Epidemiologists explain and predict the spread of infectious disease using what they call probabilistic cellular automata (PCA) models. A PCA consists of nodes in a network, each of which is in a state that changes from one time period to the next depending both on the states of nearby nodes and, to some extent, on chance, too. So imagine each node represents a person, and that each person can be in one of three states: healthy, ill, or deceased. Once researchers specify a rule for how likely you are to get sick or die tomorrow given the health of those around you today, they can run the model forward in time and begin to investigate patterns. Such techniques have helped explain how, when, and why to vaccinate, to quarantine, or to take other steps for managing the outbreak of a particular disease.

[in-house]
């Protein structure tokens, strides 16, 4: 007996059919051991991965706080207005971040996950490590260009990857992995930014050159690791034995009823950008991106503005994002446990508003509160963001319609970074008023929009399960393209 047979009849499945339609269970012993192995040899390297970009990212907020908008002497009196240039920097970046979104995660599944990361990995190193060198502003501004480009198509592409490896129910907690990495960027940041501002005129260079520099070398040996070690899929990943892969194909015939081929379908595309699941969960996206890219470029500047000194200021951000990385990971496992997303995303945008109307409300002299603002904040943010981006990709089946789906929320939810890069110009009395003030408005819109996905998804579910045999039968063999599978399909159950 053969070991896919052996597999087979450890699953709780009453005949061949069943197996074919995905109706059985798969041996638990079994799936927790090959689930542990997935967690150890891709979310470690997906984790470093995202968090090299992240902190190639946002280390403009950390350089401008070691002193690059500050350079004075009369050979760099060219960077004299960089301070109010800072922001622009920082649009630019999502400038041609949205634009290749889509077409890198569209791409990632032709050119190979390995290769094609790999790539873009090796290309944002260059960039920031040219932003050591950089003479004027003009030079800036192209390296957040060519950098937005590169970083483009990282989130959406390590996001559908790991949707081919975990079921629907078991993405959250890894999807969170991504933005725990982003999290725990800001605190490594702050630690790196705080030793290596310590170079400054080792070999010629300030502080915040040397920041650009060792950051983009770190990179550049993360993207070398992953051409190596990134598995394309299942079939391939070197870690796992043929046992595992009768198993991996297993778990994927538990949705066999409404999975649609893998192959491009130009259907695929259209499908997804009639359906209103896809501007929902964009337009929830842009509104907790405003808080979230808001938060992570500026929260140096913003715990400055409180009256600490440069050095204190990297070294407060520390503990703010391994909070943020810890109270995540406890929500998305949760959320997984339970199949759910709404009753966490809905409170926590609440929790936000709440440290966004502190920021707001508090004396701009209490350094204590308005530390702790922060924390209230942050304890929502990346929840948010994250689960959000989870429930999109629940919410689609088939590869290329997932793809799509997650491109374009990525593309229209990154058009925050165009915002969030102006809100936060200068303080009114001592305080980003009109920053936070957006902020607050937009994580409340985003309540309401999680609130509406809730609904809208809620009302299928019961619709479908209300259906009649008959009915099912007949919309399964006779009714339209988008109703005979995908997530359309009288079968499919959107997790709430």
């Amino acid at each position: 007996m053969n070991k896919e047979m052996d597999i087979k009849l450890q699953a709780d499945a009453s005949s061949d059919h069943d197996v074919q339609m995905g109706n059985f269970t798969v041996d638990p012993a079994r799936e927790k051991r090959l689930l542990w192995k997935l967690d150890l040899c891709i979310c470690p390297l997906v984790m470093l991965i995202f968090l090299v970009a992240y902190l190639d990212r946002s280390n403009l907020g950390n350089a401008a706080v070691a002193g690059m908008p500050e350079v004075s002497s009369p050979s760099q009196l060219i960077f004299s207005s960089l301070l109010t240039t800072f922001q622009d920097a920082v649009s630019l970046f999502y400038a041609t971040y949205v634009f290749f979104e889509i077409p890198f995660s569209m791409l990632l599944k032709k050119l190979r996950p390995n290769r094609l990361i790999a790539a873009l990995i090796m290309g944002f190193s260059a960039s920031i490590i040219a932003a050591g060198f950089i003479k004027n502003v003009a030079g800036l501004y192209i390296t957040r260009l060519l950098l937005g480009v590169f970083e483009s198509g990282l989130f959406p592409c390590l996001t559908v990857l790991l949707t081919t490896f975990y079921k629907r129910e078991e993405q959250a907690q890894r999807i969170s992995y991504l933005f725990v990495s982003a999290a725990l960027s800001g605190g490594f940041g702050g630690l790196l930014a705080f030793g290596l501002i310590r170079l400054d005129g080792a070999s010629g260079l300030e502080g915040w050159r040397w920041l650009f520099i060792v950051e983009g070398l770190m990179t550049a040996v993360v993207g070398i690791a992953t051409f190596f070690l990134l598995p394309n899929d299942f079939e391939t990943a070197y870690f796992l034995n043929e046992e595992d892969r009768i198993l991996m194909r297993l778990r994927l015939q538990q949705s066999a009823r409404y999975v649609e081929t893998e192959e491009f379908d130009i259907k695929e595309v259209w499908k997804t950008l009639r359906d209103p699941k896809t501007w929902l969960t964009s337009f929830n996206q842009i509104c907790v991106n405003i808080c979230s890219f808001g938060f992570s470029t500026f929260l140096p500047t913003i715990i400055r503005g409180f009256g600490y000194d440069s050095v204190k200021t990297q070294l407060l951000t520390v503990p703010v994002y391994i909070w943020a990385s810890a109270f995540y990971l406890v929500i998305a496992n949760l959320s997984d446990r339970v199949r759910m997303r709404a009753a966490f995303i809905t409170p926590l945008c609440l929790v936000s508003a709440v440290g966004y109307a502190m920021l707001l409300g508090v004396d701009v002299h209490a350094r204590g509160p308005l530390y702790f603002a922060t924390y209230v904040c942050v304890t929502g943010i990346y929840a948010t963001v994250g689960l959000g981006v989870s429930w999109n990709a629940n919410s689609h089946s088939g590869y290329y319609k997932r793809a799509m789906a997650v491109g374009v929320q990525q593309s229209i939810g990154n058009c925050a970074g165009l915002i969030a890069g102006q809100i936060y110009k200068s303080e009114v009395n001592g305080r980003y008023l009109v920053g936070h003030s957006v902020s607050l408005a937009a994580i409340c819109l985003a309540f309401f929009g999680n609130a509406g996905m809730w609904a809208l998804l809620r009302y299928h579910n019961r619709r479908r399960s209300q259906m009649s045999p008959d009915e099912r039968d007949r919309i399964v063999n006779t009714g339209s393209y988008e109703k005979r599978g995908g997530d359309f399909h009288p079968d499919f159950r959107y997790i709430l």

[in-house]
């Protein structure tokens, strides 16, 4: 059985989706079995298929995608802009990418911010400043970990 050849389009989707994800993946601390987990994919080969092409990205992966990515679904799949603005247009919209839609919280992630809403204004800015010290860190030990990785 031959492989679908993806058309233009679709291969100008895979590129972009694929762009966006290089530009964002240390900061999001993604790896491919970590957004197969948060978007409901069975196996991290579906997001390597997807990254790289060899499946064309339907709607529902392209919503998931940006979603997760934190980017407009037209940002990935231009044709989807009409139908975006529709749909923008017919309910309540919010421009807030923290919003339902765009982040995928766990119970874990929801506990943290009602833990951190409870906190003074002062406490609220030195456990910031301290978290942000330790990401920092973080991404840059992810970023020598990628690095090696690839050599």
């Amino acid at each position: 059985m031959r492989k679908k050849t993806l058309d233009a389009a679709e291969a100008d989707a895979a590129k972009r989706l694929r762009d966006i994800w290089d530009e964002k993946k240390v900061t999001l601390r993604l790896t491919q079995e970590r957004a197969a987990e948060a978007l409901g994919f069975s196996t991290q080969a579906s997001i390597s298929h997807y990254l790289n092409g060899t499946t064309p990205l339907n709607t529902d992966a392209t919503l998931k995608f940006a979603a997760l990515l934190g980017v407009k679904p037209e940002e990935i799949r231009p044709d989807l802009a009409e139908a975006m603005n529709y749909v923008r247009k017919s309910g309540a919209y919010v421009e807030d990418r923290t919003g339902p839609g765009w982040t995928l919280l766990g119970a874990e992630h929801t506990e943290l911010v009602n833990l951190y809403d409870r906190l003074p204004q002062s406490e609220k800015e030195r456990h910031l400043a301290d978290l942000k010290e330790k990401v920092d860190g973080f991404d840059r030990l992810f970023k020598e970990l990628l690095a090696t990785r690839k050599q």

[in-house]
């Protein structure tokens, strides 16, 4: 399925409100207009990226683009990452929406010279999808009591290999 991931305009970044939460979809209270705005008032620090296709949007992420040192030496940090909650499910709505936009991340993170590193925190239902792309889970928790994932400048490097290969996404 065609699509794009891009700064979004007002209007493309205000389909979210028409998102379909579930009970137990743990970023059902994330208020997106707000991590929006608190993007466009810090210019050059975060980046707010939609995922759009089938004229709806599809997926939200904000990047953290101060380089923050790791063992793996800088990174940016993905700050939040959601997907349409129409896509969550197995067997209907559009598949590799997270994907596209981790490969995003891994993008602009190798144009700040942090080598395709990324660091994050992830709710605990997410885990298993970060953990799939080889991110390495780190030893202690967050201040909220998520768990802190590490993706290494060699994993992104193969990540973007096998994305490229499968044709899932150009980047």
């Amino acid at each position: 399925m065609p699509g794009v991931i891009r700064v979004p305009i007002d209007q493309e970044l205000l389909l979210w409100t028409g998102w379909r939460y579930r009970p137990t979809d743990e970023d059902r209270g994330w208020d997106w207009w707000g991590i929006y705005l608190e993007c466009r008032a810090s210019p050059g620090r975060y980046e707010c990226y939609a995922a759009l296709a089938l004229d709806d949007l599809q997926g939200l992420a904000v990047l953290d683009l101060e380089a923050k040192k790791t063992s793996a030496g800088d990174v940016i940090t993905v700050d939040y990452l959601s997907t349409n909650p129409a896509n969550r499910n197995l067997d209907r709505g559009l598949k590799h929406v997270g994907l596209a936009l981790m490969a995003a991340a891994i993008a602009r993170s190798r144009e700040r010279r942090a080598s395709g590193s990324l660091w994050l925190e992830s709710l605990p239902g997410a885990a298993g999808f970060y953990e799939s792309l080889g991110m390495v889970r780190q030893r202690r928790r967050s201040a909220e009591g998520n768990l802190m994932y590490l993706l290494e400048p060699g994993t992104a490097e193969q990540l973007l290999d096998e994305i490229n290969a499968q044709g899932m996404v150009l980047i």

The same kind of model can also describe the spread of financial distress, where nodes represent banks that are connected to other banks through a network of loans or other obligations. This grant to economist Robert Mackay at the University of Warwick will fund a project to convene an international team of researchers to develop theorems, tools, and applicable techniques for constructing PCA models of how financial distress propagates through financial institutions, with the eventual goal of determining how circuit breakers, bailouts, enhanced regulation, or other interventions can mitigate systemic risk.